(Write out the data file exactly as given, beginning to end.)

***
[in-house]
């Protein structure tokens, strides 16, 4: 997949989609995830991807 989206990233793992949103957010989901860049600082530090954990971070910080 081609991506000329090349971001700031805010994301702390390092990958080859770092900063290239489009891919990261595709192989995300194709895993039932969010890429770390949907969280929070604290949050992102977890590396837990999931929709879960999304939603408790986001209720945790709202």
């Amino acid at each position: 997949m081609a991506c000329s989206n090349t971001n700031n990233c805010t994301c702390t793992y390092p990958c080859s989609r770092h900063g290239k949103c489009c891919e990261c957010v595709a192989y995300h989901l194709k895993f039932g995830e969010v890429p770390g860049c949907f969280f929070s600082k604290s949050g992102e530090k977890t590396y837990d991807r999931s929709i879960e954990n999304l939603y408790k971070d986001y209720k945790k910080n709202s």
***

[in-house]
């Protein structure tokens, strides 16, 4: 997949989609995830991807 989206990233793992949103957010989901860049600082530090954990971070910080 081609991506000329090349971001700031805010994301702390390092990958080859770092900063290239489009891919990261595709192989995300194709895993039932969010890429770390949907969280929070604290949050992102977890590396837990999931929709879960999304939603408790986001209720945790709202």
């Amino acid at each position: 997949m081609a991506c000329s989206n090349t971001n700031n990233c805010t994301c702390t793992y390092p990958c080859s989609r770092h900063g290239k949103c489009c891919e990261c957010v595709a192989y995300h989901l194709k895993f039932g995830e969010v890429p770390g860049c949907f969280f929070s600082k604290s949050g992102e530090k977890t590396y837990d991807r999931s929709i879960e954990n999304l939603y408790k971070d986001y209720k945790k910080n709202s």